_{p}, located at X at time t, and moving with velocity vector V(t) in a fluid of density ${\rho}_{f}$ with the fictitious velocity at the center of the particle U(t), is obtained by solving the set of equations

_{d}is the drag coefficient, C

_{a}the added mass coefficient, C

_{h}the Basset history term coefficient, and the particle Reynolds number is based on the particle–fluid slip velocity $\left|V-U\right|$. Master’s and even PhD students in mechanical engineering now have real difficulty in understanding and handling this type of equation, not to mention solving it numerically. Adding a Magnus force (and torque equation) is even more complicated for them.

## 5. Fluid Mechanics Remediation Test

#### 5.1. Conceptual vs. Procedural Knowledge, Misconceptions

#### 5.2. Concept Inventories (CI)

#### 5.3. The American Fluid Mechanics Concept Inventory (FMCI)

- -
- Statics of fluids, seven questions (Q7, Q9, Q10, Q12, Q14, Q18, Q30);
- -
- Ideal fluids and conservation laws (Bernouilli, Euler), 10 questions (Q3, Q4, Q6, Q13, Q17, Q22, Q23, Q25, Q27, Q31);
- -
- External viscous flows, seven questions (Q5, Q19, Q20, Q24, Q26, Q28, Q29);
- -
- Internal viscous flows, six questions (Q8, Q11, Q15, Q16, Q21, Q32).

## 6. Work in Progress in Learning and Teaching Fluid Mechanics

## 7. Conclusions

## Funding

## Acknowledgments

## Conflicts of Interest

## References

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Height (in meters) | T = (2 h/g)^{1/2} (s) | V (m/s) = gT |
---|---|---|

1 | 0.45 | 4.4 |

2 | 0.64 | 6.3 |

3 | 0.78 | 7.6 |

5 | 1 | 9.8 |

10 | 1.43 | 14 |

**Table 2.**Concepts tested on the existing American Fluid Mechanics Concept Inventory (FMCI) [56].

Targeted Concepts | |
---|---|

3 Continuity; compressible 4 Bernoulli; incompressible 5 Boundary conditions 6 Momentum; incompressible 7 Pressure definition 8 Boundary layers; incompressible 9 Pascal’s Law 10 Manometry; compressible 11 Bernoulli; incompressible 12 Forces on submerged surface 13 Ideal Gas Law 14 Manometry; compressible 15 Shear stress; compressible 16 Boundary layers 17 Bernoulli; incompressible | 18 Manometry; compressible 19 Drag force; compressible 20 Boundary layer; compressible 21 Boundary layer; incompressible 22 Continuity; incompressible 23 Continuity/Bernoulli; incompressible 24 Boundary layer; compressible 25 Impulse-momentum; incompressible 26 Boundary layer; compressible 27 Continuity/Bernoulli; incompressible 28 Drag force; compressible 29 Drag force; compressible 30 Pressure measurement; compressible 31 Continuity/Temperature variations; compressible 32 Fluid properties (viscosity) |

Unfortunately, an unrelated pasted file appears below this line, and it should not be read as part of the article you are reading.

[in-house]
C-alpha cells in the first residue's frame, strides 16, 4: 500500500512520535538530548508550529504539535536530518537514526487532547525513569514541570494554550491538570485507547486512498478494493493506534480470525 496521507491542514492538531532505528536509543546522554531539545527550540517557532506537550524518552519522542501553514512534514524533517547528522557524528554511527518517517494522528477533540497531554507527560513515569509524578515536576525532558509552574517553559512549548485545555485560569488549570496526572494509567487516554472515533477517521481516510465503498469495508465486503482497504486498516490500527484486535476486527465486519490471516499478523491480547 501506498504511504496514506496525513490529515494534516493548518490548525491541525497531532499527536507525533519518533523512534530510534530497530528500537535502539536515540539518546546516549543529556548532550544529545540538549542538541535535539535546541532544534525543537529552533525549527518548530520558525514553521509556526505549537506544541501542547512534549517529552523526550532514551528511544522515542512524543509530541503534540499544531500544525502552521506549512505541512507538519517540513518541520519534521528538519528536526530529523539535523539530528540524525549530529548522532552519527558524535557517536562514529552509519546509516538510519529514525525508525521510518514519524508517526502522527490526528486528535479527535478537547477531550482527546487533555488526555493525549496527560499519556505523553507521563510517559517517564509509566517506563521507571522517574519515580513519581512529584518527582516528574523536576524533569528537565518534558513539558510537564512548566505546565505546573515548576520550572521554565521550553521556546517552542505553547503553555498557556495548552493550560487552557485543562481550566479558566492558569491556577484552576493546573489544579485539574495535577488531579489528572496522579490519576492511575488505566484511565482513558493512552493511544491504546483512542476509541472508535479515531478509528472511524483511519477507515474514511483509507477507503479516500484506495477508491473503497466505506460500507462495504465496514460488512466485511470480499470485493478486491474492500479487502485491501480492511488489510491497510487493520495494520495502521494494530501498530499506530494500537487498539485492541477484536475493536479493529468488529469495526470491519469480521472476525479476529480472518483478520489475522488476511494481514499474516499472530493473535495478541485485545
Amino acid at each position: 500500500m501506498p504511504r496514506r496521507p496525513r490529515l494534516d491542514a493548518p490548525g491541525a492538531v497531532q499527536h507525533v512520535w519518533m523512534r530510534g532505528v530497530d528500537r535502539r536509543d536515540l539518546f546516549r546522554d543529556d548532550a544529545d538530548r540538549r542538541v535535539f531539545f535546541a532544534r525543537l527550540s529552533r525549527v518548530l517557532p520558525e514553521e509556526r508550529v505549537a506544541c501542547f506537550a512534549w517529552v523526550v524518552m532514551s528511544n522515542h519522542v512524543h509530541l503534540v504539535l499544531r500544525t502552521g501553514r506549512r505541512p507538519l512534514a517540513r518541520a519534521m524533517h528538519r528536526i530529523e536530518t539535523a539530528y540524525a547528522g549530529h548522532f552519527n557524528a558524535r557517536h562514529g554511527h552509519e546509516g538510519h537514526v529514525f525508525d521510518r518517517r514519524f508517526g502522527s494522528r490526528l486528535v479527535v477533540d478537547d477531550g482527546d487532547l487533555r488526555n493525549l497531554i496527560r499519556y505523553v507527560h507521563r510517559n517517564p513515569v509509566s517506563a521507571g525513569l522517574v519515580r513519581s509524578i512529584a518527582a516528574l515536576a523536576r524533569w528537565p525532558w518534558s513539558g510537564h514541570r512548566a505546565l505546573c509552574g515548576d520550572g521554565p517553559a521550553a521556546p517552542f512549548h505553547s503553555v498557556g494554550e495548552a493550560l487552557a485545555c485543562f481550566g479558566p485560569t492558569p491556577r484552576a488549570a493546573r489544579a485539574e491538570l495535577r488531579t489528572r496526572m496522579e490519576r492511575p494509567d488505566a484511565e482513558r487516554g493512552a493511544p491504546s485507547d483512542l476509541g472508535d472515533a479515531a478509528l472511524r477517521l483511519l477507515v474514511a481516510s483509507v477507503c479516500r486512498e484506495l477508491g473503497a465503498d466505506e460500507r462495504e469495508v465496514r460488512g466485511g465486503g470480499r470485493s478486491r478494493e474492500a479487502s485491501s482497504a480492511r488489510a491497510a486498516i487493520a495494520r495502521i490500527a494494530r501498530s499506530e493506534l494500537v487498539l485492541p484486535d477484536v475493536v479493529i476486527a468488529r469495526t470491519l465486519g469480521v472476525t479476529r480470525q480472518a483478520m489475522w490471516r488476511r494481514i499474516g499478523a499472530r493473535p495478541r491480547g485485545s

Targeted Concepts | |
---|---|

3 Continuity; compressible 4 Bernoulli; incompressible 5 Boundary conditions for boundary layer 6 Momentum; incompressible, Euler 7 Pressure definition, statics 8 Viscous flow between flat-plates; incompressible 9 Pascal’s Law, statics 10 Manometry; compressible, Bernoulli 11 generalized Bernoulli; pressure loss in pipes 12 Forces on submerged surface 13 Ideal Gas Law 14 Manometry; statics 15 Shear stress 16 Flow between two flat-plates, velocity profile 17 Bernoulli; flow in a horizontal diffuser 18 Manometry; compressible, statics | 19 Laminar drag force over a flat-plate 20 Boundary layer; control volume approach 21 Flow between two moving flate-plates, velocity profile 22 Continuity; incompressible 23 Continuity/Bernoulli; vertical diffuser, incompressible 24 Boundary layer; velocity profile 25 Impulse-momentum; incompressible 26 Boundary layer and wall stress profile 27 Continuity/Bernoulli; vertical contraction, incompressible 28 Drag force of different profiles in air 29 Drag force; viscous drag 30 Pressure measurement; Prandtl/Pitot tube 31 Continuity/Temperature variations; compressible flow through a diffuser 32 Fluid properties (viscosity) |

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**MDPI and ACS Style**

Huilier, D.G.F.
Forty Years’ Experience in Teaching Fluid Mechanics at Strasbourg University. *Fluids* **2019**, *4*, 199.
https://doi.org/10.3390/fluids4040199

**AMA Style**

Huilier DGF.
Forty Years’ Experience in Teaching Fluid Mechanics at Strasbourg University. *Fluids*. 2019; 4(4):199.
https://doi.org/10.3390/fluids4040199

**Chicago/Turabian Style**

Huilier, Daniel G. F.
2019. "Forty Years’ Experience in Teaching Fluid Mechanics at Strasbourg University" *Fluids* 4, no. 4: 199.
https://doi.org/10.3390/fluids4040199